• The concept of TCB is alive and well. But we did not respect it, and allowed the _data_ that passes through our TCB to redefine our access to it

  • So, the PC might be trustable, but we’ve allowed webpages to take over the operator’s access TO that TCB

    • And is now talking to scripts from Nigeria, which transfer our money that way too

  • “What good is a TCB if you can’t see it”

What is the result

What is the result?

  • Security professionals I know feel really scared about doing internet banking

    • Often have a separate machine for that purpose

    • Banks I speak to have ‘given up on the desktop’

  • This very rich array of holes enable ‘spear phishing’ and many other attacks

  • We now need IDS, IPS, Virus Scanners, Network Access Control, SIEM, Lockdown desktops, Sandboxes and constant monitoring to spot security problems!

What is the result1

What is the result?

  • There are now things that we fear to do with computers (online banking), but we have to

  • There are things we are not considering doing electronically right now, like medical files or voting

Some solutions

Some solutions

  • We could make our hardware and software ‘read only’ again.

    • Perhaps using cryptography - history is not promising though

  • However, software is already considered ‘inflexible’. Turning off Javascript in email, disallowing plugins, stopping programs from installing is not overly acceptable.

  • We should still try though. Rop Gonggrijp reminded us of this at GOVCERT 2011 “don’t give up, write secure code”.

Reintroduce trusted hardware

Reintroduce trusted hardware

  • On a scale from least trusted to most trusted:

    • Windows PC, Linux PC, Mac PC

    • iPhone / Android

    • Kindle

    • Chromebook

    • Old school “stupid” phones

  • We could envision a limited purpose trusted platform

Trusted platform

Trusted platform

  • Might look like a Kindle, with built-in GSM & Wifi for connectivity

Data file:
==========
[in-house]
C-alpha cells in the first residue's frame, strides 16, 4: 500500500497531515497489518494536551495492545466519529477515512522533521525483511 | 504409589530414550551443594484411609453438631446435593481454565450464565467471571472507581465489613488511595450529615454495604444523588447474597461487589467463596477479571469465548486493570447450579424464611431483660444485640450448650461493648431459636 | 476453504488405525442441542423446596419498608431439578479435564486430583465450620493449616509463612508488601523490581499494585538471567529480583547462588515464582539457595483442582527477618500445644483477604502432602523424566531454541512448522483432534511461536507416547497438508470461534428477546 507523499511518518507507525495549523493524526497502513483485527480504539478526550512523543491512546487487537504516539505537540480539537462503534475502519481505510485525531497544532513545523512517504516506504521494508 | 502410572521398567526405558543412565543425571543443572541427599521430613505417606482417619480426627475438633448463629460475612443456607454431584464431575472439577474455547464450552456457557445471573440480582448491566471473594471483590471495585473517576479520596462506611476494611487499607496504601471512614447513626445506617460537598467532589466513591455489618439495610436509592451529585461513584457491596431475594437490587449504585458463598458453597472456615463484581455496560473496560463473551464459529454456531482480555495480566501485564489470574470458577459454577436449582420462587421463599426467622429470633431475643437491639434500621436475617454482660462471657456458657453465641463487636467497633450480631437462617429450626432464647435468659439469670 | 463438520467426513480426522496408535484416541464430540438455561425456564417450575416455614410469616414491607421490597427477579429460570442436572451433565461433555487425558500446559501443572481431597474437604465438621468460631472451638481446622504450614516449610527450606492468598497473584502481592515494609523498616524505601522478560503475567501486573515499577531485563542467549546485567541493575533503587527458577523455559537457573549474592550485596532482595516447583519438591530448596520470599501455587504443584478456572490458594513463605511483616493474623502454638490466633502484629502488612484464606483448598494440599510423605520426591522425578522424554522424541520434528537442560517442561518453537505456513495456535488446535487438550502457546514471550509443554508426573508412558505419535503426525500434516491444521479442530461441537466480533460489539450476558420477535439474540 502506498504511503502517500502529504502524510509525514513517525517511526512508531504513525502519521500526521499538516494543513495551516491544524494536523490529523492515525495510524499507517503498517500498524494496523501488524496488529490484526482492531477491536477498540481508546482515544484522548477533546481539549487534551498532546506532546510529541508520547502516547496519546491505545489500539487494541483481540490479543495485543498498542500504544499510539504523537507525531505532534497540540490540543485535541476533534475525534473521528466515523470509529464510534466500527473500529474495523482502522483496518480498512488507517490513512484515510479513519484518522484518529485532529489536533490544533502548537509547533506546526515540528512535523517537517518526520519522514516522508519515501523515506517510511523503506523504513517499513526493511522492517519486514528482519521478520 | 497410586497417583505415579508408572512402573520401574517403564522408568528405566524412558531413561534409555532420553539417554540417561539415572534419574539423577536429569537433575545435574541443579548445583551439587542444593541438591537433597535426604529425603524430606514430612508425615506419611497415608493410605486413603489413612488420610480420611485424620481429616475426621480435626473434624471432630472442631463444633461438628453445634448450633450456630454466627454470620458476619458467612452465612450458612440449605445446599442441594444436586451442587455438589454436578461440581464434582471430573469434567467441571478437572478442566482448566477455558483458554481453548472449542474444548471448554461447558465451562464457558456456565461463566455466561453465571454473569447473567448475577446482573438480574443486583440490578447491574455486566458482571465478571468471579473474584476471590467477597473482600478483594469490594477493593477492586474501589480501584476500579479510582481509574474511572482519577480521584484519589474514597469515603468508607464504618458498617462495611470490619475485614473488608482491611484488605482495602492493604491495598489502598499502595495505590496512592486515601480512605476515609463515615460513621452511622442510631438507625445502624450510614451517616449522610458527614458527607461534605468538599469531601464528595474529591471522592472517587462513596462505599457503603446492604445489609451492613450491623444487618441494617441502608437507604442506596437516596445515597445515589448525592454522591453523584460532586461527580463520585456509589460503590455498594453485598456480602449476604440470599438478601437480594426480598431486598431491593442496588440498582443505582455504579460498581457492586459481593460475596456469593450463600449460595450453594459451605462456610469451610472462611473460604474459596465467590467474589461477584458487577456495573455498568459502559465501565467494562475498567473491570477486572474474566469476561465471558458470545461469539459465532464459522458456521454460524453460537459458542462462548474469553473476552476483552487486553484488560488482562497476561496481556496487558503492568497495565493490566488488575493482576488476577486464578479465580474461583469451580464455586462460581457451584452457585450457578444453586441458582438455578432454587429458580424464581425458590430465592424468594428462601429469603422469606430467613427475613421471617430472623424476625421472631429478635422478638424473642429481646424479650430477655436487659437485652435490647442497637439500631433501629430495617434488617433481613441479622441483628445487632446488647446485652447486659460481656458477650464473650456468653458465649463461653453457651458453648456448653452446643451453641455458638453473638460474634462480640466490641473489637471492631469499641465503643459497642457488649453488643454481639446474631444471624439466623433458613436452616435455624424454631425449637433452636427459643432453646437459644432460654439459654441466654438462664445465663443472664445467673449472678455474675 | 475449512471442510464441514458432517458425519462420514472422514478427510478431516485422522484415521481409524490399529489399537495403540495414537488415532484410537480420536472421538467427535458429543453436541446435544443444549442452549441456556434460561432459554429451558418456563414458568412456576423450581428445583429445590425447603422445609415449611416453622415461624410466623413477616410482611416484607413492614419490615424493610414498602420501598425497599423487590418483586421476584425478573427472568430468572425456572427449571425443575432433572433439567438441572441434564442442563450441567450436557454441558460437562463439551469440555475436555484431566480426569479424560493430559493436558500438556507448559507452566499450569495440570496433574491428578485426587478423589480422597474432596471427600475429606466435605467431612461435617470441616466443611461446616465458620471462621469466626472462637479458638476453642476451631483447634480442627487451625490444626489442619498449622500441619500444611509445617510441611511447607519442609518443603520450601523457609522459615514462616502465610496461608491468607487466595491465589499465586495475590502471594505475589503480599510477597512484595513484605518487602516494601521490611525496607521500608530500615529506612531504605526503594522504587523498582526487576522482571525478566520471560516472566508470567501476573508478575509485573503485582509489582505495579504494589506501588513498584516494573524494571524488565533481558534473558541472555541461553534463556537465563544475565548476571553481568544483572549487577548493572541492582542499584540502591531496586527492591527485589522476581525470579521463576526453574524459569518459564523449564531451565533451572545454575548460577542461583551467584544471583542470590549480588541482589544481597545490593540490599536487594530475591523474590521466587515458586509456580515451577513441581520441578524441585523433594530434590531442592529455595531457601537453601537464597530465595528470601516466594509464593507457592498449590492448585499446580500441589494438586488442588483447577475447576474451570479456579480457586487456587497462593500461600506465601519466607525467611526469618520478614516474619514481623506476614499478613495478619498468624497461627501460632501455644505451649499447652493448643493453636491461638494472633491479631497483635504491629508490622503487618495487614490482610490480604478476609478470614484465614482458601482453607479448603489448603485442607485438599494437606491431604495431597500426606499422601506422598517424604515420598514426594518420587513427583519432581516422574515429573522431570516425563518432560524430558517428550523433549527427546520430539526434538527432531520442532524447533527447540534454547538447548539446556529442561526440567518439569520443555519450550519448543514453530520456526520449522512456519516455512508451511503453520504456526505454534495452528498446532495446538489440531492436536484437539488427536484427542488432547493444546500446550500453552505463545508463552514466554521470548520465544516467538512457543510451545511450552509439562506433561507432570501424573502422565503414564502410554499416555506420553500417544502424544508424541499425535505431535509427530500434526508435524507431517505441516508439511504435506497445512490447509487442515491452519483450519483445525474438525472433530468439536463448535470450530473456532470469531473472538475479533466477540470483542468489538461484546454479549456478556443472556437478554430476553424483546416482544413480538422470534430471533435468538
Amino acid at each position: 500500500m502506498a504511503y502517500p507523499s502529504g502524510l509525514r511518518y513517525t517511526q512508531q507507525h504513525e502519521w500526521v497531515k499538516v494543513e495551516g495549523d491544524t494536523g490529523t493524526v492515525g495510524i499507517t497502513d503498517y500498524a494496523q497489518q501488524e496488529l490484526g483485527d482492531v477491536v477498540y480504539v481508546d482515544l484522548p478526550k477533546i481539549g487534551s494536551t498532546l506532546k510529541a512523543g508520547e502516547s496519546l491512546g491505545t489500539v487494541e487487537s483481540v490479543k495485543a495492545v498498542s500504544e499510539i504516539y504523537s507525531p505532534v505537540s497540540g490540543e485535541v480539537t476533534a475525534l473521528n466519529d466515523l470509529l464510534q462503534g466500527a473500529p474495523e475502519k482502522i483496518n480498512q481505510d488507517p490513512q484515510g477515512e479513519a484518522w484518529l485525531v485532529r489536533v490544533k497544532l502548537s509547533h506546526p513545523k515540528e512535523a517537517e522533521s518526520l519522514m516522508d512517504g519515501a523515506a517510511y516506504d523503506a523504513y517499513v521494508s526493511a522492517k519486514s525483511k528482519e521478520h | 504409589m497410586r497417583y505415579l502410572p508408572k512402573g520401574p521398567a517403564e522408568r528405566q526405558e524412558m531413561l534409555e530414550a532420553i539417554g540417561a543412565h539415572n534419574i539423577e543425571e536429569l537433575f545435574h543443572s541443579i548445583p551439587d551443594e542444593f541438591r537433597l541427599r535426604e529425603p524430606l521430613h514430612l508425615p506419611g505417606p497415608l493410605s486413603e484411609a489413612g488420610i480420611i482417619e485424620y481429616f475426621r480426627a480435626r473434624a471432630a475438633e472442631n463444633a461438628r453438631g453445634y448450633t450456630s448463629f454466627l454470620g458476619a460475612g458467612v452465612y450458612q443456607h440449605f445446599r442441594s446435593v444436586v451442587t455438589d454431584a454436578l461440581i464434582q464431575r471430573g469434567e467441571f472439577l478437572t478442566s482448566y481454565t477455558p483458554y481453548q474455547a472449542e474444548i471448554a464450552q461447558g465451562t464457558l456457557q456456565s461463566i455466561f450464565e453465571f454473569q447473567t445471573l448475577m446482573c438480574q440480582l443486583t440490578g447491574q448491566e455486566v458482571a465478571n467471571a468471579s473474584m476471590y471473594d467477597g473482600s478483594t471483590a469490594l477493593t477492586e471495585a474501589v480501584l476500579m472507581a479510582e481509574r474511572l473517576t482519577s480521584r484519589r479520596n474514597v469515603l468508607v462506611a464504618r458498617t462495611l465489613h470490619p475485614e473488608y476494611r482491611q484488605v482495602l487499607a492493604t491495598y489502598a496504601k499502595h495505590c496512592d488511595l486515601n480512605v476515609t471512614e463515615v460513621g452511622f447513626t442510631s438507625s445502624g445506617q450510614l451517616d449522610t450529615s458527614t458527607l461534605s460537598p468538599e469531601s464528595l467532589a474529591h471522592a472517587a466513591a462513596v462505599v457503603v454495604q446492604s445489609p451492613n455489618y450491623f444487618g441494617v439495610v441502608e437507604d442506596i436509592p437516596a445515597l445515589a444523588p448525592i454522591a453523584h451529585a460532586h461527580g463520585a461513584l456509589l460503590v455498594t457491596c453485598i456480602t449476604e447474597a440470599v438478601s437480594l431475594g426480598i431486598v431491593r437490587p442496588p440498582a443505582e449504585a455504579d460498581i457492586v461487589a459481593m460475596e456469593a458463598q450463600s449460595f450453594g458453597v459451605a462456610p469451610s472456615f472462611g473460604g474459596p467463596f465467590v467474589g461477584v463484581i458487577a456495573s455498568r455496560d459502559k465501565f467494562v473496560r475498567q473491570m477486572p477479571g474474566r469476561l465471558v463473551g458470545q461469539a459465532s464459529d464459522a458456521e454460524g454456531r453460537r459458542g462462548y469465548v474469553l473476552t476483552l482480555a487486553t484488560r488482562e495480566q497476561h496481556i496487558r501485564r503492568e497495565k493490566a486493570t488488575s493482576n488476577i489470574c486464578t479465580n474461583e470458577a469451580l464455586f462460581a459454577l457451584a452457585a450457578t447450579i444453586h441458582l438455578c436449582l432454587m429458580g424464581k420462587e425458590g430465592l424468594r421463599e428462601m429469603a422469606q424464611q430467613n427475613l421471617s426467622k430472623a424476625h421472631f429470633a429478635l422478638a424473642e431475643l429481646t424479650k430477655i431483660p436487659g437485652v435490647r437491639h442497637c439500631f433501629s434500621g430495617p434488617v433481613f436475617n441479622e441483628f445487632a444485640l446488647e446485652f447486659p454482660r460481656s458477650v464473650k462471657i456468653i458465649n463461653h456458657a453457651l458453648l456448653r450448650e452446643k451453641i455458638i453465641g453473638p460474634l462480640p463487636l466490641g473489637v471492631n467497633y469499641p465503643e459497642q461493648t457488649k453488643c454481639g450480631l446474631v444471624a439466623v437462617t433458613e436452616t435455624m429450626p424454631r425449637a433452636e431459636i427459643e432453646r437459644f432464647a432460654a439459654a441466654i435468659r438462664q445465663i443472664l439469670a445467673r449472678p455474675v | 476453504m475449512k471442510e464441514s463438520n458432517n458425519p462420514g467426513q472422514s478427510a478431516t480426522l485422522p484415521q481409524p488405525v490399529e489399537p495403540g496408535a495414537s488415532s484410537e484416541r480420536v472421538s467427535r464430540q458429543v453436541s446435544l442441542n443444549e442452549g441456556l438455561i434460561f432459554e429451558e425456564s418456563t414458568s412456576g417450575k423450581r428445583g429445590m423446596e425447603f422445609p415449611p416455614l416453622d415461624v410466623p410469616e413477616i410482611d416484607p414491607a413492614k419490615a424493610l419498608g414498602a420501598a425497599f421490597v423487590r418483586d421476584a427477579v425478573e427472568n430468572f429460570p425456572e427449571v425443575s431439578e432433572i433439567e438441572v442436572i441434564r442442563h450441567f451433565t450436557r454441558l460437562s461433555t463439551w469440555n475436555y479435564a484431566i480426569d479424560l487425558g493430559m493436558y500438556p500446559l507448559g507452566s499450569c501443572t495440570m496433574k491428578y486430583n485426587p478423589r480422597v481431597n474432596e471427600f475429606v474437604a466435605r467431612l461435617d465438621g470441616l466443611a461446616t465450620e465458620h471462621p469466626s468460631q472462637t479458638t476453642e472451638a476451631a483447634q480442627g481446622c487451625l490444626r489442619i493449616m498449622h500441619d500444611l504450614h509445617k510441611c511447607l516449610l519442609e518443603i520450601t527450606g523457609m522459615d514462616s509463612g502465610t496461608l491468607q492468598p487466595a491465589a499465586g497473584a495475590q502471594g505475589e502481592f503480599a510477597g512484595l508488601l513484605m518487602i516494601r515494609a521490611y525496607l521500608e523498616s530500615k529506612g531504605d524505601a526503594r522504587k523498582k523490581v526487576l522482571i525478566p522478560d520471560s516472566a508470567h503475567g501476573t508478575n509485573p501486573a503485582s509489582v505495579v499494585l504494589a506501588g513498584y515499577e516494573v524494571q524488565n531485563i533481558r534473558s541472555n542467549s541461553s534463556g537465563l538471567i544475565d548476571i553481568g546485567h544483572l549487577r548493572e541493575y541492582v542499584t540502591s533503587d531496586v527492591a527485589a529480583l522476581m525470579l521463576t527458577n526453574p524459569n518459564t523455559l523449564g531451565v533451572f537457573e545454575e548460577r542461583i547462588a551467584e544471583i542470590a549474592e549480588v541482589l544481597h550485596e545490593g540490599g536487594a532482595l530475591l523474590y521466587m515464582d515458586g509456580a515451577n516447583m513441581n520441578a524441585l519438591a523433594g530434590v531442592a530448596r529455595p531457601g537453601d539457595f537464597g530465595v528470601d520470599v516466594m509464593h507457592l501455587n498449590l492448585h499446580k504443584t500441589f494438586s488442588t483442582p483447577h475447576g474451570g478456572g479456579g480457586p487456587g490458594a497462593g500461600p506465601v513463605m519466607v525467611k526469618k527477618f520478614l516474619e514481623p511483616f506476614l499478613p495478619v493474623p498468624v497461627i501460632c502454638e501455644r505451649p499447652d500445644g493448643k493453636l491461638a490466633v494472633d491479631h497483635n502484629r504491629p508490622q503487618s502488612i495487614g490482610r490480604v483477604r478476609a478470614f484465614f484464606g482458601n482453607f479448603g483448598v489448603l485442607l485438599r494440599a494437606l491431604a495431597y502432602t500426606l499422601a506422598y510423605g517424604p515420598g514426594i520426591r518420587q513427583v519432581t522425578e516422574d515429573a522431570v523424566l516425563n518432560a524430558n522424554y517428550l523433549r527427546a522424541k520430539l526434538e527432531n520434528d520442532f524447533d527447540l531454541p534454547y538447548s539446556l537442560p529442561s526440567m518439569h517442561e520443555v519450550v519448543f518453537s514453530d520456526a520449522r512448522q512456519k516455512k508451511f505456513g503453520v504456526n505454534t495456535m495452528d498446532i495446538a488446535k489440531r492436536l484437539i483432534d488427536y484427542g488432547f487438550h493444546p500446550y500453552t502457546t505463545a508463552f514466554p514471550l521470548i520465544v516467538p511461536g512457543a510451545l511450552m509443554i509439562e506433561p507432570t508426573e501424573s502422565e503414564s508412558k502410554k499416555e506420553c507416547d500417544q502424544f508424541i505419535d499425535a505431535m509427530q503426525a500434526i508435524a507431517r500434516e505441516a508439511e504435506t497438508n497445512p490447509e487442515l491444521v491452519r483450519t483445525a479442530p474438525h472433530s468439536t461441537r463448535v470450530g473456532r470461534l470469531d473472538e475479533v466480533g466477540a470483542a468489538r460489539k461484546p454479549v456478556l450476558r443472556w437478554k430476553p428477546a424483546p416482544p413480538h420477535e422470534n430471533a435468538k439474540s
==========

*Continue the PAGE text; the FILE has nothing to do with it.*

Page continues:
• Heavily restricted hardware platform, non-PC based. All hardware firmware upgrade possibilities are disabled.

  • “Every time you turn it on, it is new”

    • Unattractive target to hack that way

  • Limited internet browser, no Javascript

  • Do authentication via built-in smartcard

Shared trusted platform

Shared trusted platform

  • This platform might be expanded to support multiple applications

    • Your bank, taxes, medical files

  • Find signed way of loading different applications

  • Would need very strict control to prevent ‘slide back into generic insecure PC’ territory!

    • “beat people up”

Further thoughts

Further thoughts

  • Banks already verify big transactions manually. Issuing ‘high value’ customers with such a dedicated device might save them money from day 0

    • And not just add security

  • iPad and various tables IN THEORY come quite close to this ideal, and have a lot of the cool hardware that makes it possible

  • However, the incentives are all wrong, as is the track record of the devices

Other solutions

Other solutions

  • Attackers overcome any security barrier eventually

    • They have unlimited attempts to try it.

    • Also, there are thousands of ways to do so, and this is because of the ‘flexibility push’ described earlier

  • One solution: add barriers they can’t see and can’t try to work around

    • Like the current banking anomaly monitoring



  • Generic PC+OS security is riddled with loopholes in the name of flexibility

    • All lower layers can be taken over

  • To the point that is has become a joke to regard a PC (or a Mac) as a trusted platform

    • Makes banking scary..

  • Solutions are:

    • ‘man up’ and fix our computers,

    • move to dedicated devices, or

    • very heavy monitoring

More information

More information

  • Cybersecurity: [email protected]

  • DNSSEC: [email protected]

  • +31-6-22440095